The community of Fritch, located in the geographic center of the Panhandle, straddles two counties – Hutchinson and Moore – inspiring some citizens to refer to its location as “Fritch, America”. Established around a Rock Island Railroad depot in 1933 by H. C. Fritch, Vice President of the Rock Island and owner of the right-of-way surrounding the depot, Fritch drew its fortunes from the rise and fall of the oil and gas industry, a cycle of boom and bust that, at one time, saw a number of major gas companies headquartered in the Fritch vicinity. Unincorporated until 1959, Fritch benefited from the creation of Lake Meredith, a reservoir established along the Canadian River courtesy of the construction of the Sanford Dam. The lake quickly became a recreational destination for anglers and boaters and its banks, home to the Alibates Flint Quarries National Monument, continues to draw history buffs as well as weekend vacationers. The nearby Lake Meredith National Recreation Area, a 45,000-acre Great Plains park protecting remnant short-grass prairie, canyon lands, and the unusual Alibates dolomite (source of the chert used by High Plains prehistoric cultures for over 12,000 years), is part of the National Park Service with a headquarters in downtown Fritch.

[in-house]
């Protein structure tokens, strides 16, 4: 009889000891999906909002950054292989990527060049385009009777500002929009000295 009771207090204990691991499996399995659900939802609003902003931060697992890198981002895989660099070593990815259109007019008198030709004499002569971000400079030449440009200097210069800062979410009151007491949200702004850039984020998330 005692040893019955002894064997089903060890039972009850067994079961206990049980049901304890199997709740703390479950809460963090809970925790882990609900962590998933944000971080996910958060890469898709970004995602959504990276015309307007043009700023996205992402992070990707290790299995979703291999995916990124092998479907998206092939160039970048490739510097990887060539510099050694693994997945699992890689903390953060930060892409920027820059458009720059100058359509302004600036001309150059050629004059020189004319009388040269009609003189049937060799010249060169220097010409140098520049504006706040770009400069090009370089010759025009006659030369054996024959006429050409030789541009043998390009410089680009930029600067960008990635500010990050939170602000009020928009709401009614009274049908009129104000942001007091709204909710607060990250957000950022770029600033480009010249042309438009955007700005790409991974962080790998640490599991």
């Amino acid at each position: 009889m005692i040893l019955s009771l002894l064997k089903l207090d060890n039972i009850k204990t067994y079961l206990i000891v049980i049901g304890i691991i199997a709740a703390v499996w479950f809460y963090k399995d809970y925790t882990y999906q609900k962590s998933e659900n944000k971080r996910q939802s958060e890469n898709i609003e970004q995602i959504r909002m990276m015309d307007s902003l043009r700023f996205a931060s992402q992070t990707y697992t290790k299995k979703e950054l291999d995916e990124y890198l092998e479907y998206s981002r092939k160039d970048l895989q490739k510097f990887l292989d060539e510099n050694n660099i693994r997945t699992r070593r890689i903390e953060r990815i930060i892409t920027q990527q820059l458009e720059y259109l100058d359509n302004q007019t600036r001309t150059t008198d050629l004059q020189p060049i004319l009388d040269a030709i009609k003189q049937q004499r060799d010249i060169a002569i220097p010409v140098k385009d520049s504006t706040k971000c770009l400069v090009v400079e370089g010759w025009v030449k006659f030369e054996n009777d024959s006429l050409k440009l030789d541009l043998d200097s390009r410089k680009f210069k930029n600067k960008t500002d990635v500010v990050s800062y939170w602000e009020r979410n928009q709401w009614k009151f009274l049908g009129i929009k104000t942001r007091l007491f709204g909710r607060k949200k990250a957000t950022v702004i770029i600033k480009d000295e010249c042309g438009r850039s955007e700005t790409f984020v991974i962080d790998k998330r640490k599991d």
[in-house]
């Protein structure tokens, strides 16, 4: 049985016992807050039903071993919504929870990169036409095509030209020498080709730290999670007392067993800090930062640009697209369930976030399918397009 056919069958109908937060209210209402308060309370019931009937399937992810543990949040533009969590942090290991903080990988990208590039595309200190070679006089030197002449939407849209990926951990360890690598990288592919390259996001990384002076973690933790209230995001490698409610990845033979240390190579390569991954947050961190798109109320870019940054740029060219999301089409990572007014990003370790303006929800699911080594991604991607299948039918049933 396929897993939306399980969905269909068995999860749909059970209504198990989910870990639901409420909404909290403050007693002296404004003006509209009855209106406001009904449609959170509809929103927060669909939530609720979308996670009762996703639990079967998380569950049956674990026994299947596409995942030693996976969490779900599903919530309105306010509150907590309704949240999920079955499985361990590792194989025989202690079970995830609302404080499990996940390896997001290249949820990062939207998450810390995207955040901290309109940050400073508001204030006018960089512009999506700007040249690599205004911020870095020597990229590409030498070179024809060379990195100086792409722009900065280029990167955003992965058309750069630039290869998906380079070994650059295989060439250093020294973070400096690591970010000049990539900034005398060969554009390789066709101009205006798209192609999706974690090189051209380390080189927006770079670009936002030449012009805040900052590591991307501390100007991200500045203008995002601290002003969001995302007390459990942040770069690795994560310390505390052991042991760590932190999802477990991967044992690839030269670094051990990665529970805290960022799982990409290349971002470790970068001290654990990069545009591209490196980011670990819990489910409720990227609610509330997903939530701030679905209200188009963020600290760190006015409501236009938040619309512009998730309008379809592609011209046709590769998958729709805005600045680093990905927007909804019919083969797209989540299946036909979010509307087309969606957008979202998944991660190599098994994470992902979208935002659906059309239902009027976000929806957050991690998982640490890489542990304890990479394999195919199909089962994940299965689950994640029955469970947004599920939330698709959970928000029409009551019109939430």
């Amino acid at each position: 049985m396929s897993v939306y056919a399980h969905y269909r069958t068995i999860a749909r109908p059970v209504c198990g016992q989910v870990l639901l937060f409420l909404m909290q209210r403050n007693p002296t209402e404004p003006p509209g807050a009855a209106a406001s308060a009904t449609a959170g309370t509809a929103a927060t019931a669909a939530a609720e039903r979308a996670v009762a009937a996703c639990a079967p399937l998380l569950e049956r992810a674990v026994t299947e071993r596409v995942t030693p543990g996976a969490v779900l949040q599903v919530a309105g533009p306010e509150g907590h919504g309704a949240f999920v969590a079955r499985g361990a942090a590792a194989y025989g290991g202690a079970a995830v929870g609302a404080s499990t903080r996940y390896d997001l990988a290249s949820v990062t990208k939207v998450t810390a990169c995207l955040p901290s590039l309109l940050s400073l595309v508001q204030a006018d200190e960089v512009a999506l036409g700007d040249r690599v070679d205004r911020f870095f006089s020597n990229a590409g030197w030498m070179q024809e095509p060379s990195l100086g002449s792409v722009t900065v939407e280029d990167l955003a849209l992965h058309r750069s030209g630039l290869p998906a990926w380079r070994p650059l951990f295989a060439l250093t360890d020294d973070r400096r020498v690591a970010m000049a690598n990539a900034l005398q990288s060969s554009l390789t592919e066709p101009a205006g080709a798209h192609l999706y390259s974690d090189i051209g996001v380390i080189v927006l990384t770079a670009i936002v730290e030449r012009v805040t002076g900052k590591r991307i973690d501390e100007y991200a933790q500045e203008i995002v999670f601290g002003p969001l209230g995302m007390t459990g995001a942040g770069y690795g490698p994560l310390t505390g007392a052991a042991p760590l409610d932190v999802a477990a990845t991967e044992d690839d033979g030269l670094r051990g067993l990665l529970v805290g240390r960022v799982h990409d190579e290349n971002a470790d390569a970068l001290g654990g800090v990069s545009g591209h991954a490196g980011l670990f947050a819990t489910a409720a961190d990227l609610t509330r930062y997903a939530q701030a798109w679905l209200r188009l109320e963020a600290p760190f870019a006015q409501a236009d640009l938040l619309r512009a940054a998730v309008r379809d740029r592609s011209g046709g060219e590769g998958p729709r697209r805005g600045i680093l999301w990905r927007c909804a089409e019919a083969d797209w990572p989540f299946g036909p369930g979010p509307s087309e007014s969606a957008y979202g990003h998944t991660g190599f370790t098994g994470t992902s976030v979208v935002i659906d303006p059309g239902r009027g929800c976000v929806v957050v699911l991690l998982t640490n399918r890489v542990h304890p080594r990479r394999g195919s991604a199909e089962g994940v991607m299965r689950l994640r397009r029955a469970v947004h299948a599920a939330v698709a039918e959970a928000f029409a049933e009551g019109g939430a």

Fritch serves as gateway to a host of natural and cultural history and provides an overview to heritage travelers in pursuit of this unique resource via the Lake Meredith Aquatic and Wildlife Museum. The museum features dioramas of local wildlife specimens, interpretive exhibits on the flint quarries and the local playa lakes, and two 4000-gallon aquariums featuring the local fish species of Lake Meredith and the Canadian River.